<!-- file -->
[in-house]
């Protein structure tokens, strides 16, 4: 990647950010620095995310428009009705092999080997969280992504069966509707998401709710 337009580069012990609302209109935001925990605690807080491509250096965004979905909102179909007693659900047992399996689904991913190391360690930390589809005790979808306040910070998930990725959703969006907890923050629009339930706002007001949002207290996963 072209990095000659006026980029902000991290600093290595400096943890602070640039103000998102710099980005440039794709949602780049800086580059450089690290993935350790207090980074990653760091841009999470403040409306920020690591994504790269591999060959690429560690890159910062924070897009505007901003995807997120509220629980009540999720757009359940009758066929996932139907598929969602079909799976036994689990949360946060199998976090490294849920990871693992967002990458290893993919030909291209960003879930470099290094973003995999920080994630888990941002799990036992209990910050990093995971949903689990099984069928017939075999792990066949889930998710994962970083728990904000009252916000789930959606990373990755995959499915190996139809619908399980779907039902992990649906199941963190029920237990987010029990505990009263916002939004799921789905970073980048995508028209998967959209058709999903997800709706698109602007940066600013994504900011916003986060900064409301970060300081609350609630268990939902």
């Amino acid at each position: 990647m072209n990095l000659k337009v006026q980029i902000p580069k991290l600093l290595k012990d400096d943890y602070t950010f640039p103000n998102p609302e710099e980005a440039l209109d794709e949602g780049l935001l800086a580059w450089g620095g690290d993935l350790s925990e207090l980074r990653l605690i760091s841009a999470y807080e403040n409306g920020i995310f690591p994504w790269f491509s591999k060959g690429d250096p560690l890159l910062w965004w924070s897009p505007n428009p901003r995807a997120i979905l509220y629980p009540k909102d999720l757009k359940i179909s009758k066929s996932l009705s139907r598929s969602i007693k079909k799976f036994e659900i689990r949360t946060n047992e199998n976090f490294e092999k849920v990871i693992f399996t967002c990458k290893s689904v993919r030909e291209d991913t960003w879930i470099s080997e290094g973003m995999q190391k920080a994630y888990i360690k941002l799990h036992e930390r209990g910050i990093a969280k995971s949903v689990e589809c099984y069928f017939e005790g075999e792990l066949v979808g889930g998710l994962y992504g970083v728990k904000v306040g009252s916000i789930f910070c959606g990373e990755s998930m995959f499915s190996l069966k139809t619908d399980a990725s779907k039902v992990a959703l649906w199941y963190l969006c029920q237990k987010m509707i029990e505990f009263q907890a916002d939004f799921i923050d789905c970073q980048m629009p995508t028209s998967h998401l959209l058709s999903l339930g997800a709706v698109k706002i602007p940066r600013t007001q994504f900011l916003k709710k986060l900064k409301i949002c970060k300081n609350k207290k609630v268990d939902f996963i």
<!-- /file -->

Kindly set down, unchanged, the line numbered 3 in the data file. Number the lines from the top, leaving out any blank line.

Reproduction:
């Amino acid at each position: 990647m072209n990095l000659k337009v006026q980029i902000p580069k991290l600093l290595k012990d400096d943890y602070t950010f640039p103000n998102p609302e710099e980005a440039l209109d794709e949602g780049l935001l800086a580059w450089g620095g690290d993935l350790s925990e207090l980074r990653l605690i760091s841009a999470y807080e403040n409306g920020i995310f690591p994504w790269f491509s591999k060959g690429d250096p560690l890159l910062w965004w924070s897009p505007n428009p901003r995807a997120i979905l509220y629980p009540k909102d999720l757009k359940i179909s009758k066929s996932l009705s139907r598929s969602i007693k079909k799976f036994e659900i689990r949360t946060n047992e199998n976090f490294e092999k849920v990871i693992f399996t967002c990458k290893s689904v993919r030909e291209d991913t960003w879930i470099s080997e290094g973003m995999q190391k920080a994630y888990i360690k941002l799990h036992e930390r209990g910050i990093a969280k995971s949903v689990e589809c099984y069928f017939e005790g075999e792990l066949v979808g889930g998710l994962y992504g970083v728990k904000v306040g009252s916000i789930f910070c959606g990373e990755s998930m995959f499915s190996l069966k139809t619908d399980a990725s779907k039902v992990a959703l649906w199941y963190l969006c029920q237990k987010m509707i029990e505990f009263q907890a916002d939004f799921i923050d789905c970073q980048m629009p995508t028209s998967h998401l959209l058709s999903l339930g997800a709706v698109k706002i602007p940066r600013t007001q994504f900011l916003k709710k986060l900064k409301i949002c970060k300081n609350k207290k609630v268990d939902f996963i």